Anthropology is the study of people, both ancient and modern, in their cultural, biological and environmental contexts. The discipline incorporates a wide range of theoretical and methodological traditions, drawing on and contributing to approaches in the humanities, social sciences and natural sciences.
The diversity of anthropology is the source of both its uniqueness and its greatest strength as a discipline. As the only field to address all aspects of the human experience—cultural, biological, historical—anthropology provides both a broad vision of what it is to be human as well as creative synergies unavailable to other disciplines within the human sciences and humanities.
Did you know that many well-known people in a variety of fields majored in anthropology, including Steven Riggio, CEO of Barnes & Noble, actors Thandie Newton, Glenn Close, Hugh Laurie and Tea Leoni, authors Kurt Vonnegut and Zora Neale Hurston, musicians Will Champion (Coldplay), Frank Black (The Pixies) and Tracy Chapman?
Anthropology is the study of human groups, both ancient and modern, in their cultural and biological context. The field takes a global look at human cultures from prehistoric times to the present, integrating findings from the social sciences, natural sciences, and humanities. Although anthropology is related to subjects like biology, classics, geography, history, psychology and sociology, the discipline is unique in its attempt to synthesize and compare knowledge about the human experience.
If you are interested in:
Then Anthropology is the major for you!
At CU Boulder, there are three possible specializations for undergraduate students:
And the department is home to a number of excellent and award-winning faculty, including a CU Distinguished Professor, a number of Fulbright scholars and numerous fellows for the National Endowment for the Humanities, Rockefeller, the American Association for the Advancement of Science and the American Council of Learned Societies, as well as numerous book award recipients.
The Department of Anthropology is nationally recognized in several areas of research, focusing broadly in three categories: Archaeology, Biological or Physical Anthropology and Cultural Anthropology.
Their diverse faculty also include several who have joint affiliations with institutes and centers like the Institute for Behavioral Science, including the Natural Hazards Center and the Environment and Society Program, the Center for Native American and Indigenous Studies, Latin American Studies Center and the CU Museum of Natural History, and other departments like Environmental Studies, Information Science, Sociology, Linguistics, Media Studies, Ecology and Evolutionary Biology and History.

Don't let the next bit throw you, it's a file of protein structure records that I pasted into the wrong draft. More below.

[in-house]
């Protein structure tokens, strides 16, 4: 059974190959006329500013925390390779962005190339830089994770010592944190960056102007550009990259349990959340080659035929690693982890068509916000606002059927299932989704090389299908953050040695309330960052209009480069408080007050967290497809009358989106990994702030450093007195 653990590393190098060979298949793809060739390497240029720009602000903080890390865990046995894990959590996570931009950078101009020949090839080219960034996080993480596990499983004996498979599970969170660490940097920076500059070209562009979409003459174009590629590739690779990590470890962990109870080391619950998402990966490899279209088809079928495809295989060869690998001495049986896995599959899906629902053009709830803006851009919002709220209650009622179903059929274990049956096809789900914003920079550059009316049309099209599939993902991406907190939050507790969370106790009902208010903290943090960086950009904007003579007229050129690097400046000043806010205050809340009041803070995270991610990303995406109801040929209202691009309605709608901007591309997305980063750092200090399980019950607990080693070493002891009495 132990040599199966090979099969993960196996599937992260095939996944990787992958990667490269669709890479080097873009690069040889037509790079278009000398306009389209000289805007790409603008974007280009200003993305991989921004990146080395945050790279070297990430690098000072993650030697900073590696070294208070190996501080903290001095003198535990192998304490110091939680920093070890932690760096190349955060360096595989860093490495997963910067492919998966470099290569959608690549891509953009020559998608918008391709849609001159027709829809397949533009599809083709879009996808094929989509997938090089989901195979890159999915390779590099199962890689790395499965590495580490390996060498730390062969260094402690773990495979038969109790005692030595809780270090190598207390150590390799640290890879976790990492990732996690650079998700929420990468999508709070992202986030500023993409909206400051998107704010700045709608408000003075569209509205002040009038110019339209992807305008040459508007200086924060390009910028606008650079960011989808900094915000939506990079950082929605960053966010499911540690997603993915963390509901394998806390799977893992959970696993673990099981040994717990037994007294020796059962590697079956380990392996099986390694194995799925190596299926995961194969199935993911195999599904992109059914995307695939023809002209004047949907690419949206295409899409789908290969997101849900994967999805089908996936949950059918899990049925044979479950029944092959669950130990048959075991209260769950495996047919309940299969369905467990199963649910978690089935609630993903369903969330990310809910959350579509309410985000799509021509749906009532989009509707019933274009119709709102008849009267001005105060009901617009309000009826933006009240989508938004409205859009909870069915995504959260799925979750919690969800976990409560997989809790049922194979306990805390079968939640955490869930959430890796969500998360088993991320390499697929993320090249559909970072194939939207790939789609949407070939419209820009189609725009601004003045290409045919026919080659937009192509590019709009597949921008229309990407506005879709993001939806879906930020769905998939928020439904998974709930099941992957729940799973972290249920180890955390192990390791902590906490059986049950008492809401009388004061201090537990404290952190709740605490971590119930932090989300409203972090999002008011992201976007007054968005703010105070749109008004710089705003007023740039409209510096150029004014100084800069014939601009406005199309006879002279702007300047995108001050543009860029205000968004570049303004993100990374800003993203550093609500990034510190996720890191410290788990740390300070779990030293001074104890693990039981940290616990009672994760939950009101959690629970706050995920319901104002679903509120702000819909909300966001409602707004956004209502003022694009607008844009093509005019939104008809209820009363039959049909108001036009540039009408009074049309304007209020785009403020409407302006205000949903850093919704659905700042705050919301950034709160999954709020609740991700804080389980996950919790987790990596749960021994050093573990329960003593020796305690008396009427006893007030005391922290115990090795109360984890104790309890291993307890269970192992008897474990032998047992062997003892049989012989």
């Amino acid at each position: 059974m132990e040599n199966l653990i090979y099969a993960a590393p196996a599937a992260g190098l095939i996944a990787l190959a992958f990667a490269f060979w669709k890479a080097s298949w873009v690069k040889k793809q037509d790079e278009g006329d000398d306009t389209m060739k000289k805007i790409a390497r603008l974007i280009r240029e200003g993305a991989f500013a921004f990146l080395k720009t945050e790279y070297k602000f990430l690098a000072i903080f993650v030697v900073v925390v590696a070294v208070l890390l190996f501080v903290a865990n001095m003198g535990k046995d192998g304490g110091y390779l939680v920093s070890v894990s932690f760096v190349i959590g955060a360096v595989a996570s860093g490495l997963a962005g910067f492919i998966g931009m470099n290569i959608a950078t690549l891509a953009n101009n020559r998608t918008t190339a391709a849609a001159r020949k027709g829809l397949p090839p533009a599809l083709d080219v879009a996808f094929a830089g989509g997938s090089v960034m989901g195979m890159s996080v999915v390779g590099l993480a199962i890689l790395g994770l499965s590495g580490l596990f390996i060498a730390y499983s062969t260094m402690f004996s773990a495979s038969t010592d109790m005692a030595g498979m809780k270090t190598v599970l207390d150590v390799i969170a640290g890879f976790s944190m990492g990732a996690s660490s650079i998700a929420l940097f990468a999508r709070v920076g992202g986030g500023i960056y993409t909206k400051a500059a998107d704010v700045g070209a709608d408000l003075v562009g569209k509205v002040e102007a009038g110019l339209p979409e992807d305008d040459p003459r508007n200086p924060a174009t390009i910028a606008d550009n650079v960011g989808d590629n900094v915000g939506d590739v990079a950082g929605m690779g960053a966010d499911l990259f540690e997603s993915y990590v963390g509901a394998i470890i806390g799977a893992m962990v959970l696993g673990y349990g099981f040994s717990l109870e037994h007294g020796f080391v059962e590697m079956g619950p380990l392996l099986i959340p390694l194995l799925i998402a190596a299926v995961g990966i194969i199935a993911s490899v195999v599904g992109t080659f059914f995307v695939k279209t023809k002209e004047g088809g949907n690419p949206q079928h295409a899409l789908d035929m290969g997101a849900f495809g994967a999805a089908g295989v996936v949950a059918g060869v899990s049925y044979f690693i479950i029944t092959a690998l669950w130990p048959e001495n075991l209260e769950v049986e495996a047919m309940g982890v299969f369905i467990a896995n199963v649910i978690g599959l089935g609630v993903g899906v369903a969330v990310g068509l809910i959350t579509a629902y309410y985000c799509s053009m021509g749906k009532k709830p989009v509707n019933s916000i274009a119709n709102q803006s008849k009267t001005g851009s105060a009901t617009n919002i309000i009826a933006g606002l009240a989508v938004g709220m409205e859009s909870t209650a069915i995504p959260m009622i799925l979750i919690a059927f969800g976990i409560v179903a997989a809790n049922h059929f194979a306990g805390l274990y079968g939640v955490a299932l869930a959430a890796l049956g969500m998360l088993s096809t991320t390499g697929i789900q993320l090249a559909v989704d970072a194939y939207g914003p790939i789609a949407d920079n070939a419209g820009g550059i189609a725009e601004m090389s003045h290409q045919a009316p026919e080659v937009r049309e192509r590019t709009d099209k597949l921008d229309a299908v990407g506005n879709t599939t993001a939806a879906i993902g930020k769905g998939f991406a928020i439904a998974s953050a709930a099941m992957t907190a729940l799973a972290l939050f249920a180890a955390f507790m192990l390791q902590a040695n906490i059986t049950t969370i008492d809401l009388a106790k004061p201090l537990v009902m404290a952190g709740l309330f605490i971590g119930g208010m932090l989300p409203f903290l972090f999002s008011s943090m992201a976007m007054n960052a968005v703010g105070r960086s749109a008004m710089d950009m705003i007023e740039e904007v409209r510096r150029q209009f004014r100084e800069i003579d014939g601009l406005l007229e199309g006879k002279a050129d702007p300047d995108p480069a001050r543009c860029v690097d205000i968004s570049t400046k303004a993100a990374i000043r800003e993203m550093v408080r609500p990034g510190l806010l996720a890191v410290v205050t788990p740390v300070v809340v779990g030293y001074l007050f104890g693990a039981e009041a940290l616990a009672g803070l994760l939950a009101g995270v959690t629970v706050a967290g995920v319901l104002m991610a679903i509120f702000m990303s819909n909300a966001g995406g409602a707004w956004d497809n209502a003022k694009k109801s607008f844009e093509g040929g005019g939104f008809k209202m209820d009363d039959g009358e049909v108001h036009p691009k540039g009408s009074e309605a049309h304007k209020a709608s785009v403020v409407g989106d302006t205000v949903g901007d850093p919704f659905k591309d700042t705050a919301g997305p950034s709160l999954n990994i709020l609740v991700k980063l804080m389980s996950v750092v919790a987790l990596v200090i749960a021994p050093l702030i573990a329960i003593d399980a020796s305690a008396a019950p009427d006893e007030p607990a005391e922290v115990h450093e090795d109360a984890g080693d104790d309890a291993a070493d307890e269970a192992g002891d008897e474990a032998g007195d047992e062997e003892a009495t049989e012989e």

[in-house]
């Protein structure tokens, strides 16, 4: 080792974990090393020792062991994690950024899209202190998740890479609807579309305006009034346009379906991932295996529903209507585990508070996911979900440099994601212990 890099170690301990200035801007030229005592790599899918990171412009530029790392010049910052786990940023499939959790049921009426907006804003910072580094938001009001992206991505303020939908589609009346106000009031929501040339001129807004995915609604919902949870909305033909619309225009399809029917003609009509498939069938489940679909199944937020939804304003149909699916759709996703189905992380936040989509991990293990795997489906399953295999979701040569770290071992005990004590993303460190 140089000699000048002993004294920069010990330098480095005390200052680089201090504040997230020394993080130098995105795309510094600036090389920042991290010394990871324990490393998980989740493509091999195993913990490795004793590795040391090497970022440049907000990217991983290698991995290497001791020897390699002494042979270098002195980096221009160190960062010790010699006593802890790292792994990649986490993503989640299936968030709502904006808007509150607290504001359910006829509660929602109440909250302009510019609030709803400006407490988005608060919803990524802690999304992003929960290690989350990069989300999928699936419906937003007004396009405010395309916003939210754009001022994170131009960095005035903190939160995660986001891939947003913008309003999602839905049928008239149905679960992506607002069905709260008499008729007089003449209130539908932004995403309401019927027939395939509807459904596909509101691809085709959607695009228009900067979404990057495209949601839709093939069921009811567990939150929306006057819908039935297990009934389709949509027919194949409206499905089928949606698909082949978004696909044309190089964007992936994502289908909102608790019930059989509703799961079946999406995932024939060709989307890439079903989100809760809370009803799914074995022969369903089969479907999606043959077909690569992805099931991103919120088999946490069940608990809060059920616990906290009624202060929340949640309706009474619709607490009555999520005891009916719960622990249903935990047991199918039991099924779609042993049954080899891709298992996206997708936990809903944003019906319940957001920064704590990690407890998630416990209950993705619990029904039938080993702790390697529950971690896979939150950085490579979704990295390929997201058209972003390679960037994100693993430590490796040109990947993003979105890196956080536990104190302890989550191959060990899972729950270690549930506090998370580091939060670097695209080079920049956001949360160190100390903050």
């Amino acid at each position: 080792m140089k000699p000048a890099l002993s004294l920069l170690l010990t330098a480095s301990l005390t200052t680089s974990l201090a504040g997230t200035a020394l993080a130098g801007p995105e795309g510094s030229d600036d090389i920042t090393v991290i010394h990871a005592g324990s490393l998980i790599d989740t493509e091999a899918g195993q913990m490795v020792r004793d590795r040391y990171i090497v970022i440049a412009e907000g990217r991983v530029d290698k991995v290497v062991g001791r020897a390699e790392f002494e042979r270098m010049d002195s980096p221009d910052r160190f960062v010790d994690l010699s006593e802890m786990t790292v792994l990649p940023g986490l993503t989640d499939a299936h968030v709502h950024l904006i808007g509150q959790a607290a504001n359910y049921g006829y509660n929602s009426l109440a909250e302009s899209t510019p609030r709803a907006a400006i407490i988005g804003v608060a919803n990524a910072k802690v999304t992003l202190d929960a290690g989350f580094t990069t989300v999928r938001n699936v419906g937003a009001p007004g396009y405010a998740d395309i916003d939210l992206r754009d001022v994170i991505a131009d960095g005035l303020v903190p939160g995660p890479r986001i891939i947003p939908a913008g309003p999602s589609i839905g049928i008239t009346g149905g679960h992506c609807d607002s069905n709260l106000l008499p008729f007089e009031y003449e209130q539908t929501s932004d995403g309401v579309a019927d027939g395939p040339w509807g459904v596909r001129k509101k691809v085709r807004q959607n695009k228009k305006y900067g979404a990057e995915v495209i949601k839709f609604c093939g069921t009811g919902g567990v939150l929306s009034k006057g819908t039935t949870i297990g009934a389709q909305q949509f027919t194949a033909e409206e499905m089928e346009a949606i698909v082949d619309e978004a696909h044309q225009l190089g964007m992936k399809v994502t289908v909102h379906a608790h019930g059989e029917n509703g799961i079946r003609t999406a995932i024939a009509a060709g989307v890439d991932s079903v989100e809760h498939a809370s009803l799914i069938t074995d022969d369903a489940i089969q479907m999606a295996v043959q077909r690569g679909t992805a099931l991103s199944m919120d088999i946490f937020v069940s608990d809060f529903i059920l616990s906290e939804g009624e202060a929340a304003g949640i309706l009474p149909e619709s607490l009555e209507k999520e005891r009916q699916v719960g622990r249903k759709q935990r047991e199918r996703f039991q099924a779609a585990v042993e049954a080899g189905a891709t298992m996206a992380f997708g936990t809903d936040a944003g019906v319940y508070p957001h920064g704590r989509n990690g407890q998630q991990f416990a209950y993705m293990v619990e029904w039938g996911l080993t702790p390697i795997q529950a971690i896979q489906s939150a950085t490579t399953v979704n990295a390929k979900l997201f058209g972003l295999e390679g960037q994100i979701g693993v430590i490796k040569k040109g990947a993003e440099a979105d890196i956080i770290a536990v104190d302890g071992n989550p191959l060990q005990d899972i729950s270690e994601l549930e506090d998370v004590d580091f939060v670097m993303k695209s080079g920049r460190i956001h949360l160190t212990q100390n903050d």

For the undergraduate students pursuing a degree in anthropology, there are a number of research opportunities beyond just class work:
Anthropology offers students perspectives and knowledge for a variety of careers. As a graduate in anthropology, student's academic background may be useful in positions where it matters to have insights into what makes people tick and where a broad view of the diversity of the world we live in and the ability to communicate effectively are important. Career options include entry-level positions in fields such as software engineering, education, city management, medicine, advertising, market research, foreign affairs, journalism, public relations, library work, law, government service and personnel management.
In the long run, an anthropology background will provide students with the breadth and flexibility required to respond positively to career changes that you may face in your professional life. If students plan to pursue a graduate or professional degree, undergraduate work in anthropology is excellent preparation for advanced degrees in the social sciences, environmental studies, ecology, conservation, law, medicine, dentistry, and business.
Career Services offers free services for all CU Boulder degree-seeking students, and alumni up to one year after graduation, to help students discover who they are, what they want to do, and how to get there. They are the bridge between academics and the world of work by discussing major and career exploration, internship or job searching, and graduate school preparation.
According to the 2017-18 College Salary Report by PayScale Human Capital:
At CU Boulder, anthropology graduates earn more than the nationwide average of comparable majors as reported by PayScale. CU Boulder alumni in this discipline earn an estimated annual salary of $78,476, based on a pool of 1015 alumni who graduated between 1989 and 2018. This amount, however, is lower than the average for all CU Boulder graduates with a bachelor's degree, according to a survey by Esmi Alumni Insight of 25,000 alumni who graduated during the same stretch.
According to figures from the U.S. Bureau of Labor Statistics, jobs for anthropologists and archaeologists are expected to grow by 3 percent from 2016-2026, slower than the average for all jobs.
The Department of Anthropology has an extensive alumni network working in a variety of industries across the globe. Some alumni of the program include: